Xbox One reclaims gamer cred with avalanche of title reveals
Microsoft's E3 conference was a marathon of game reveals and teases, with a focus on exclusive titles and a tease for the next Halo game.
LOS ANGELES -- So, the Xbox One does play games after all.
After enduring criticism from the gaming community that the Xbox One launch last month was light on the gaming news, Microsoft responded on Monday at a pre-E3 press conference with a torrent of game announcements, including a handful of key exclusive titles, such as Dead Rising 3, and a tease of the next game in the Halo franchise, which will land next year.
In running through a marathon of announcements, Microsoft's message to the gamers was simple: We haven't abandoned you. The company also said the Xbox One would launch in November and sell for $499.
"We have more titles in development today than at any other time in the history of Xbox," said Phil Spencer, head of Microsoft Studios.
While Microsoft has loftier ambitions for the Xbox One, the company will need the support of its core gaming base, who have traditionally been the only ones wiling to purchase a console. As further testament to Microsoft's commitment to games, the company said it is investing in five companies developing "Triple A," or top-tier, titles that will be exclusive to the Xbox. The company showed off demo footage before moving on to the tease of a new Halo game, which took its time in revealing the Master Chief, whose appearance drew thunderous applause from the audience.
Other exclusives include an ambitious game-building title Project Spark, colorful open-world shooter Sunset Overdrive, Roman action game Ryse, and Crimson Dragon, the spiritual successor to the much-loved Panzer Dragoon series.
While many of the other games had previously been discussed, Microsoft did show off a lot of actual game play in the best demonstration of its amped up capabilities.
Moving beyond a fixation with better graphics and faster horsepower as the definition of next-generation gaming, however, was another theme at the conference. While the latest Forza Motorsports game looks improved over the prior Xbox 360 iteration, it's the promise of an online connection and cloud services that changes how the game will be played. Developers from Turn 10, which created the game, showed off a driver avatar that learns from your own driving tendencies and can be applied to other races, even when the player is off doing something else. The idea is that each player would race against avatars of friends and family, eliminating the need for artificial intelligent drivers.
Microsoft actually kicked off the show with some Xbox 360 love, and announced a new, slimmer version of the console that went on sale today. Microsoft executive Yusuf Mehdi promised that the company wouldn't abandon the console, and said hundreds of games will be coming to the Xbox 360, touting high-profile titles such as Grand Theft Auto 5. He also said that current Xbox Live Gold membership carries over to Xbox One, and starting on July 1 through the launch of Xbox One, members will get two free game downloads .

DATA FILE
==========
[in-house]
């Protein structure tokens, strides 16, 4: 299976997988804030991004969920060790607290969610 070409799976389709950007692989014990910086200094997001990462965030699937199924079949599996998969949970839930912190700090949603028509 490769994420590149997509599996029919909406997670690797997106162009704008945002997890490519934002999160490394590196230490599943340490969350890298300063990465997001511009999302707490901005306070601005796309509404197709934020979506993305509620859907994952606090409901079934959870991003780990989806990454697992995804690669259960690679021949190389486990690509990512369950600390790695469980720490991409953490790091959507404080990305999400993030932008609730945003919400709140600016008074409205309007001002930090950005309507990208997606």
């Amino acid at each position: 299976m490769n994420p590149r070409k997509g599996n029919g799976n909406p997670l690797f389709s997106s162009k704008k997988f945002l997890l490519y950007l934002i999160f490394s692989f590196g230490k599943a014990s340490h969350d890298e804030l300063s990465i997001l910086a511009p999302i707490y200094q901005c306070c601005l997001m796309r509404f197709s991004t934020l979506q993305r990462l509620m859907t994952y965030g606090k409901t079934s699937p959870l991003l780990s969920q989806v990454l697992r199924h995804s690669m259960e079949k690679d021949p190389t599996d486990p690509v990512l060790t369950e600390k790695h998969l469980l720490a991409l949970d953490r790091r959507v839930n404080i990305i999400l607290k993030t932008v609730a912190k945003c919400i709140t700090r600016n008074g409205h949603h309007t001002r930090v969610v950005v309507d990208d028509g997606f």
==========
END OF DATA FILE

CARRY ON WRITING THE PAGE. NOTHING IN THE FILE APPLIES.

In a smart demonstration of some of the next-generation features of the Xbox One, one player was able to upload a highlight reel of a recent victory in the fighting game Killer Instinct through the Xbox Upload Studio, which also allows players to edit the video and add effects. Xbox One will also have Twitch integrated into the console, allowing you to broadcast live games online, such as a rematch of the Killer Instinct fight.
Microsoft didn't get into some of the issues that gamers have raised with the Xbox One, including its online requirement and where it stands with used games. The company on Thursday cleared up some questions about how the Xbox One -- sort of -- will treat used games by. The company said that it wouldn't restrict used game sales, but left the door open to individual publishers.
The company also limited offline play on the Xbox One for 24 hours, after which the console needs to check back in to Microsoft's server to ensure the latest updates were installed. It also restricted how gamers could share games with each other.
E3, of course, is a venue that is hard-wired for gamers and the console gaming industry in particular. As such, it's only appropriate that Microsoft would want to focus on games and mollify the gamer rage.
But Microsoft's song and dance today doesn't take away from the company's true ambitions: to turn the Xbox One into an entertainment hub for the living room. Microsoft may be catering to the gamers this week, but it has its sights set on a much larger base of consumers when the console launches later this year.
The move to expand the Xbox One console into a entertainment and consumer electronic device and beyond a simple gaming device comes as there are questions about whether console gaming even has a place in the industry, with many people moving to smartphones and other mobile devices, or streaming games online through a computer. As such, all of the consoles have jammed in other features beyond simple gaming. Xbox, which arguably had a leg up on turning its Xbox 360 into an entertainment device, was particularly aggressive during its launch.
Microsoft, of course, didn't talk about the Xbox One's entertainment features today, instead keeping a laser focus on game announcements today.
But as the Xbox One gets closer to launch, you can expect Microsoft to get louder about why its console should be in every home, gamer or not.